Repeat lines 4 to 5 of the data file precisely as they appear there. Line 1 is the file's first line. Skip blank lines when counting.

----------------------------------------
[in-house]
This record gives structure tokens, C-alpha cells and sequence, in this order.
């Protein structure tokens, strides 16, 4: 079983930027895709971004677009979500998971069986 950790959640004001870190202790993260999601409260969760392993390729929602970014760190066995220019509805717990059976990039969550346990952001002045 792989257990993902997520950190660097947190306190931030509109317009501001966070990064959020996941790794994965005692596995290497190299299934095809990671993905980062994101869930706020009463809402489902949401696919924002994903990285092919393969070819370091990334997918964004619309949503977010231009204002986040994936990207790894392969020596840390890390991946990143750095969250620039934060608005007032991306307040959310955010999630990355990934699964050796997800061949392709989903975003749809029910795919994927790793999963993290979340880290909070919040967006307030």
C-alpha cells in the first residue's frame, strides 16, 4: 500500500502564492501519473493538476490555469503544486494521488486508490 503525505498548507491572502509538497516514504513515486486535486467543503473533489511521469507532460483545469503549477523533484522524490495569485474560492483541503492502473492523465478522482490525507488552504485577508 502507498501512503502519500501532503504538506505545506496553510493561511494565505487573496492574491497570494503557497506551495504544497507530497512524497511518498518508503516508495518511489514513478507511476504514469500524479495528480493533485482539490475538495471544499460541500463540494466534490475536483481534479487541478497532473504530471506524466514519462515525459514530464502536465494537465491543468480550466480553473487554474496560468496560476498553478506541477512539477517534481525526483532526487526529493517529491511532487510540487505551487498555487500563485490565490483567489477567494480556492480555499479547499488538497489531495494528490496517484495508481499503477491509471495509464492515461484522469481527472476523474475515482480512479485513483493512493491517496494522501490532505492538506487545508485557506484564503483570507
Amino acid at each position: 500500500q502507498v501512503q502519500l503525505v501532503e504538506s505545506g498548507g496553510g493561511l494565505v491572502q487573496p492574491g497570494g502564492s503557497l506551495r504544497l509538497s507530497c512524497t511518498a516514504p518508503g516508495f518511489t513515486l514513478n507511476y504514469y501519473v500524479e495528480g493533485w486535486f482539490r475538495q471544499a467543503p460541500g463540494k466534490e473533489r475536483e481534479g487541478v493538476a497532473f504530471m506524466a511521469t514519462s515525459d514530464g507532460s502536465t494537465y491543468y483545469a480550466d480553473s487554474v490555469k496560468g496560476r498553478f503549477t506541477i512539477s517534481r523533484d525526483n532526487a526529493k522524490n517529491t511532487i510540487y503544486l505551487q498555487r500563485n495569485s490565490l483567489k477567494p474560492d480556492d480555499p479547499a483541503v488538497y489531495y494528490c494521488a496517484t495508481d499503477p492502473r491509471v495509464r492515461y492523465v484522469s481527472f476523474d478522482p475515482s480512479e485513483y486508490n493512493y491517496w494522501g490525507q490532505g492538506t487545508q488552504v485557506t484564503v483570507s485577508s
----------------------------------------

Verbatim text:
C-alpha cells in the first residue's frame, strides 16, 4: 500500500502564492501519473493538476490555469503544486494521488486508490 503525505498548507491572502509538497516514504513515486486535486467543503473533489511521469507532460483545469503549477523533484522524490495569485474560492483541503492502473492523465478522482490525507488552504485577508 502507498501512503502519500501532503504538506505545506496553510493561511494565505487573496492574491497570494503557497506551495504544497507530497512524497511518498518508503516508495518511489514513478507511476504514469500524479495528480493533485482539490475538495471544499460541500463540494466534490475536483481534479487541478497532473504530471506524466514519462515525459514530464502536465494537465491543468480550466480553473487554474496560468496560476498553478506541477512539477517534481525526483532526487526529493517529491511532487510540487505551487498555487500563485490565490483567489477567494480556492480555499479547499488538497489531495494528490496517484495508481499503477491509471495509464492515461484522469481527472476523474475515482480512479485513483493512493491517496494522501490532505492538506487545508485557506484564503483570507
Amino acid at each position: 500500500q502507498v501512503q502519500l503525505v501532503e504538506s505545506g498548507g496553510g493561511l494565505v491572502q487573496p492574491g497570494g502564492s503557497l506551495r504544497l509538497s507530497c512524497t511518498a516514504p518508503g516508495f518511489t513515486l514513478n507511476y504514469y501519473v500524479e495528480g493533485w486535486f482539490r475538495q471544499a467543503p460541500g463540494k466534490e473533489r475536483e481534479g487541478v493538476a497532473f504530471m506524466a511521469t514519462s515525459d514530464g507532460s502536465t494537465y491543468y483545469a480550466d480553473s487554474v490555469k496560468g496560476r498553478f503549477t506541477i512539477s517534481r523533484d525526483n532526487a526529493k522524490n517529491t511532487i510540487y503544486l505551487q498555487r500563485n495569485s490565490l483567489k477567494p474560492d480556492d480555499p479547499a483541503v488538497y489531495y494528490c494521488a496517484t495508481d499503477p492502473r491509471v495509464r492515461y492523465v484522469s481527472f476523474d478522482p475515482s480512479e485513483y486508490n493512493y491517496w494522501g490525507q490532505g492538506t487545508q488552504v485557506t484564503v483570507s485577508s